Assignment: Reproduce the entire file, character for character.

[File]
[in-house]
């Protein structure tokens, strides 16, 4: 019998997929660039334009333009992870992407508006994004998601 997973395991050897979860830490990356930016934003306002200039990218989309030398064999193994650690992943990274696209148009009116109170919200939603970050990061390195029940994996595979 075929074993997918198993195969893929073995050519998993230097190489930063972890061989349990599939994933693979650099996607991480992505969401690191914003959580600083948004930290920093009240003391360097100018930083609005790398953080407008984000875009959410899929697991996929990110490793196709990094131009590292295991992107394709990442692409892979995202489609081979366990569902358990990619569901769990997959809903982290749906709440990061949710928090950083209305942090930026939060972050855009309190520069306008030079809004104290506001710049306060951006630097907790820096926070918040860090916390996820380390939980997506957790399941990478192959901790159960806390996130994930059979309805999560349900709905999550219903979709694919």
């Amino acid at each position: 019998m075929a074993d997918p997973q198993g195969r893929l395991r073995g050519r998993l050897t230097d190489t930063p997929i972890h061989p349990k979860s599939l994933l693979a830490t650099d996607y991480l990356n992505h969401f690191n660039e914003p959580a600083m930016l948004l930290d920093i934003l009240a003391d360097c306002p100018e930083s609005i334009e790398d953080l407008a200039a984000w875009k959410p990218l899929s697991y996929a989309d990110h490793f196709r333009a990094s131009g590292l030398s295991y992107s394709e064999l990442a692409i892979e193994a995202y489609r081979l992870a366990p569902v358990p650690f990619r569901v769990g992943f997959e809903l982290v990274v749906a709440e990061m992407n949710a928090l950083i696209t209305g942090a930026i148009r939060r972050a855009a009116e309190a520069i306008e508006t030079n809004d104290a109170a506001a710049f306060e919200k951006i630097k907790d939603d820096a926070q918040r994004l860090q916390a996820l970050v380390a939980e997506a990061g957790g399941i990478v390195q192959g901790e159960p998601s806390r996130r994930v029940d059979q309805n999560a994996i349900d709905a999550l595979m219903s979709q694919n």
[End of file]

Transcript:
[in-house]
């Protein structure tokens, strides 16, 4: 019998997929660039334009333009992870992407508006994004998601 997973395991050897979860830490990356930016934003306002200039990218989309030398064999193994650690992943990274696209148009009116109170919200939603970050990061390195029940994996595979 075929074993997918198993195969893929073995050519998993230097190489930063972890061989349990599939994933693979650099996607991480992505969401690191914003959580600083948004930290920093009240003391360097100018930083609005790398953080407008984000875009959410899929697991996929990110490793196709990094131009590292295991992107394709990442692409892979995202489609081979366990569902358990990619569901769990997959809903982290749906709440990061949710928090950083209305942090930026939060972050855009309190520069306008030079809004104290506001710049306060951006630097907790820096926070918040860090916390996820380390939980997506957790399941990478192959901790159960806390996130994930059979309805999560349900709905999550219903979709694919």
């Amino acid at each position: 019998m075929a074993d997918p997973q198993g195969r893929l395991r073995g050519r998993l050897t230097d190489t930063p997929i972890h061989p349990k979860s599939l994933l693979a830490t650099d996607y991480l990356n992505h969401f690191n660039e914003p959580a600083m930016l948004l930290d920093i934003l009240a003391d360097c306002p100018e930083s609005i334009e790398d953080l407008a200039a984000w875009k959410p990218l899929s697991y996929a989309d990110h490793f196709r333009a990094s131009g590292l030398s295991y992107s394709e064999l990442a692409i892979e193994a995202y489609r081979l992870a366990p569902v358990p650690f990619r569901v769990g992943f997959e809903l982290v990274v749906a709440e990061m992407n949710a928090l950083i696209t209305g942090a930026i148009r939060r972050a855009a009116e309190a520069i306008e508006t030079n809004d104290a109170a506001a710049f306060e919200k951006i630097k907790d939603d820096a926070q918040r994004l860090q916390a996820l970050v380390a939980e997506a990061g957790g399941i990478v390195q192959g901790e159960p998601s806390r996130r994930v029940d059979q309805n999560a994996i349900d709905a999550l595979m219903s979709q694919n």